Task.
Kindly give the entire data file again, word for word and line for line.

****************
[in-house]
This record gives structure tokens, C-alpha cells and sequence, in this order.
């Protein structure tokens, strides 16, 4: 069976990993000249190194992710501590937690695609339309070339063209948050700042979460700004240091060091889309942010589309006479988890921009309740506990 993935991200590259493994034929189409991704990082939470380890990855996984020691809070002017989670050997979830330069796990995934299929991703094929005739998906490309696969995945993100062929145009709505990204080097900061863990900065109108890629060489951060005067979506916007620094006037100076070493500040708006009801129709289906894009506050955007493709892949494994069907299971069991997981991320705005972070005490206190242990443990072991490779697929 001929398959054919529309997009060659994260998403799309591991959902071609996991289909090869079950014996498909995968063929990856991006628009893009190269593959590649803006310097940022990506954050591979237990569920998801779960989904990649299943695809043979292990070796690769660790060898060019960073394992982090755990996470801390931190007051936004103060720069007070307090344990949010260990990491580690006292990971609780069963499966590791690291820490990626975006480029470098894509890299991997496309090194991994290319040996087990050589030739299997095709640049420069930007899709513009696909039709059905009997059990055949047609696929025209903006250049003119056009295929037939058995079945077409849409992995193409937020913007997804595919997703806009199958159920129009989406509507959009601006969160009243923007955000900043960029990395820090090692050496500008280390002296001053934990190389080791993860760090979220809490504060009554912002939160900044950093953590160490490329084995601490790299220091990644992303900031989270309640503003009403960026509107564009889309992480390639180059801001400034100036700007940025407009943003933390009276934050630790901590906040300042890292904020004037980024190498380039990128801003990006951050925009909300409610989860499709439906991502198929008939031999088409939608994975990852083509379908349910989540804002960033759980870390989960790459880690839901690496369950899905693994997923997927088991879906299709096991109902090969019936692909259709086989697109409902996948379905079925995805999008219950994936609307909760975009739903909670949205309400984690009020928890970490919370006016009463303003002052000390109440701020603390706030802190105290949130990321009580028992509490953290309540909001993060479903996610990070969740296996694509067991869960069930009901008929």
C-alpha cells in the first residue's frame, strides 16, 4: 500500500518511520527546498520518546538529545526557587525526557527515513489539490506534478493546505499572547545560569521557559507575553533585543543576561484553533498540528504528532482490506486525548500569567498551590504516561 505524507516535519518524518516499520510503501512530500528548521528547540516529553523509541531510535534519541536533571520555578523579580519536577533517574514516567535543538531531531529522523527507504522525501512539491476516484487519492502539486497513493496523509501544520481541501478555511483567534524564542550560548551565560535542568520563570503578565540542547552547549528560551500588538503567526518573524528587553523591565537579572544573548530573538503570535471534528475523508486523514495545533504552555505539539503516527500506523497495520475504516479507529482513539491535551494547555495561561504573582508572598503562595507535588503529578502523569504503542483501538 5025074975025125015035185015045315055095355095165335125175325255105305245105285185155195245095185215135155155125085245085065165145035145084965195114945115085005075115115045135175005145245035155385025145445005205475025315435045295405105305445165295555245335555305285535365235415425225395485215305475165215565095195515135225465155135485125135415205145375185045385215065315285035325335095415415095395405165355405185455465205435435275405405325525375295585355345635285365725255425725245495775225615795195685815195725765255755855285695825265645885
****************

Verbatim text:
[in-house]
This record gives structure tokens, C-alpha cells and sequence, in this order.
């Protein structure tokens, strides 16, 4: 069976990993000249190194992710501590937690695609339309070339063209948050700042979460700004240091060091889309942010589309006479988890921009309740506990 993935991200590259493994034929189409991704990082939470380890990855996984020691809070002017989670050997979830330069796990995934299929991703094929005739998906490309696969995945993100062929145009709505990204080097900061863990900065109108890629060489951060005067979506916007620094006037100076070493500040708006009801129709289906894009506050955007493709892949494994069907299971069991997981991320705005972070005490206190242990443990072991490779697929 001929398959054919529309997009060659994260998403799309591991959902071609996991289909090869079950014996498909995968063929990856991006628009893009190269593959590649803006310097940022990506954050591979237990569920998801779960989904990649299943695809043979292990070796690769660790060898060019960073394992982090755990996470801390931190007051936004103060720069007070307090344990949010260990990491580690006292990971609780069963499966590791690291820490990626975006480029470098894509890299991997496309090194991994290319040996087990050589030739299997095709640049420069930007899709513009696909039709059905009997059990055949047609696929025209903006250049003119056009295929037939058995079945077409849409992995193409937020913007997804595919997703806009199958159920129009989406509507959009601006969160009243923007955000900043960029990395820090090692050496500008280390002296001053934990190389080791993860760090979220809490504060009554912002939160900044950093953590160490490329084995601490790299220091990644992303900031989270309640503003009403960026509107564009889309992480390639180059801001400034100036700007940025407009943003933390009276934050630790901590906040300042890292904020004037980024190498380039990128801003990006951050925009909300409610989860499709439906991502198929008939031999088409939608994975990852083509379908349910989540804002960033759980870390989960790459880690839901690496369950899905693994997923997927088991879906299709096991109902090969019936692909259709086989697109409902996948379905079925995805999008219950994936609307909760975009739903909670949205309400984690009020928890970490919370006016009463303003002052000390109440701020603390706030802190105290949130990321009580028992509490953290309540909001993060479903996610990070969740296996694509067991869960069930009901008929």
C-alpha cells in the first residue's frame, strides 16, 4: 500500500518511520527546498520518546538529545526557587525526557527515513489539490506534478493546505499572547545560569521557559507575553533585543543576561484553533498540528504528532482490506486525548500569567498551590504516561 505524507516535519518524518516499520510503501512530500528548521528547540516529553523509541531510535534519541536533571520555578523579580519536577533517574514516567535543538531531531529522523527507504522525501512539491476516484487519492502539486497513493496523509501544520481541501478555511483567534524564542550560548551565560535542568520563570503578565540542547552547549528560551500588538503567526518573524528587553523591565537579572544573548530573538503570535471534528475523508486523514495545533504552555505539539503516527500506523497495520475504516479507529482513539491535551494547555495561561504573582508572598503562595507535588503529578502523569504503542483501538 5025074975025125015035185015045315055095355095165335125175325255105305245105285185155195245095185215135155155125085245085065165145035145084965195114945115085005075115115045135175005145245035155385025145445005205475025315435045295405105305445165295555245335555305285535365235415425225395485215305475165215565095195515135225465155135485125135415205145375185045385215065315285035325335095415415095395405165355405185455465205435435275405405325525375295585355345635285365725255425725245495775225615795195685815195725765255755855285695825265645885